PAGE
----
Less than a year ago City Councilwoman Florence Gatten unleashed a campaign that essentially demonized City Councilwoman Dianne Bellamy-Small, publicly asking her to resign and eventually resulting in a failed recall vote. The anchoring charge against Ms. Bellamy-Small was that she leaked the RMA report to the media, a report authorized by the City of Greensboro that investigated charges of racism and criminal behavior in the department, from which the aforementioned criminal indictment and civil suits have emerged.
The Campaign initiated by former City Councilwoman Florence Gatten involved the City and the public in a mean-spirited, racist, unjustified and expensive failed recall vote against a duly elected African-American City Council member. While the initiative against Ms. Bellamy-Small was clearly rooted in the unsubstantiated allegation that she released the RMA report that reflected negatively on the David Wray administration, a number of other charges were generated to give the appearance that the recall was about Ms. Bellamy-Small’s overall “misconduct.” Ms. Bellamy-Small, her district – which is majority African-American, and the City of Greensboro should not have been put through that ordeal.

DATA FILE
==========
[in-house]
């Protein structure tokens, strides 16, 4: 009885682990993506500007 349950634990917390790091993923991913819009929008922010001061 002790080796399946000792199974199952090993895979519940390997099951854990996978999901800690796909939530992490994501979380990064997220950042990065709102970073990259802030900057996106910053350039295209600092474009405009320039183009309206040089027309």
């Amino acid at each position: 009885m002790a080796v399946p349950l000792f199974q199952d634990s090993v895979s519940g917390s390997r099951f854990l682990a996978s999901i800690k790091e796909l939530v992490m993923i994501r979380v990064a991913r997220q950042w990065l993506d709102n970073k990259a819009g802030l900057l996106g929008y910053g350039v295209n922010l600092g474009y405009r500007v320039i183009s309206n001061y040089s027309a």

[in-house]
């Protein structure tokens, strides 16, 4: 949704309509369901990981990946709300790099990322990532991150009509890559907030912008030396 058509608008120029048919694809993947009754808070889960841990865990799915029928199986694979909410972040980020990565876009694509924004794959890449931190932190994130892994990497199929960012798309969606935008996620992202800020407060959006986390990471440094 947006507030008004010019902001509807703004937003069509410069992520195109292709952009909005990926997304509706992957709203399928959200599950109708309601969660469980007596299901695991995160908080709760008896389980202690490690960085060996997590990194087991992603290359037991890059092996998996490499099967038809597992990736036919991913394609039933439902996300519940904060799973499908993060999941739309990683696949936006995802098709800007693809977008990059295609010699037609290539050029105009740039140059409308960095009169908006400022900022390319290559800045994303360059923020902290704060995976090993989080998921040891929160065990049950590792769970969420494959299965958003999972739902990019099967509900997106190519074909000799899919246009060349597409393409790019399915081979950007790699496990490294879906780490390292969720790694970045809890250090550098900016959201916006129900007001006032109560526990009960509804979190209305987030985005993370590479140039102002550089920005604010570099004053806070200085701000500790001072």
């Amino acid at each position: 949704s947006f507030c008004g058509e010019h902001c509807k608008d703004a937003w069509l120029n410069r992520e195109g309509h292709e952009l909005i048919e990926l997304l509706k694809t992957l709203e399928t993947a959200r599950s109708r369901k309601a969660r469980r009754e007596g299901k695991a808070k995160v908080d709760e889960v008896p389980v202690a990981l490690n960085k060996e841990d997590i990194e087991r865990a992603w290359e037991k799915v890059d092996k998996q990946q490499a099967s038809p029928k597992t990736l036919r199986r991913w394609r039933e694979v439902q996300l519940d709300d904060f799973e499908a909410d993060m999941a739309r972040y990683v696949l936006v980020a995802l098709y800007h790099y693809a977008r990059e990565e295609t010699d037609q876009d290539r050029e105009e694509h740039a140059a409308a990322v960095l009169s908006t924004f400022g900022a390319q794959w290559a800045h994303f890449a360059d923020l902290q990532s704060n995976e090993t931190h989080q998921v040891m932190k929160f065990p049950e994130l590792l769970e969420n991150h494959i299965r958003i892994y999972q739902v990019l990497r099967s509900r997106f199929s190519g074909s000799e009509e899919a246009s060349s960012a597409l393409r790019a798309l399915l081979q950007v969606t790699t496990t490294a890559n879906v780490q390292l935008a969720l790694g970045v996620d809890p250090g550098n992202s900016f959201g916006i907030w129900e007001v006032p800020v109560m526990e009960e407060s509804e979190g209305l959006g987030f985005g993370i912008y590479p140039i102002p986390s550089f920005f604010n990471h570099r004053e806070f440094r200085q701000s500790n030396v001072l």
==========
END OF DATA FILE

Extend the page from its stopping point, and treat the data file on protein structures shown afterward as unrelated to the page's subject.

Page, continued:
It seems fairly clear that Councilwoman Rakestraw is objectively following in the wake of the failed effort of former Councilwoman Gatten. It appears to us that a block has evolved early in the administration of newly-elected Mayor Yvonne Johnson that will objectively serve to split the city government and the people of Greensboro. We are not experts on the work of City Manager Mitchell Johnson. Whatever his work performance may or may no be, we are convinced that Mitchell Johnson is now thoroughly tied into the expressed efforts of Ms. Rakestraw to get him fired in order to exonerate the administration of former Police Chief David Wray. We should not be misled; the exoneration of the long standing pattern of racism and abuse that surfaced in Chief Wray’s administration is the driving force in the debate concerning the City Manager – not his overall job performance.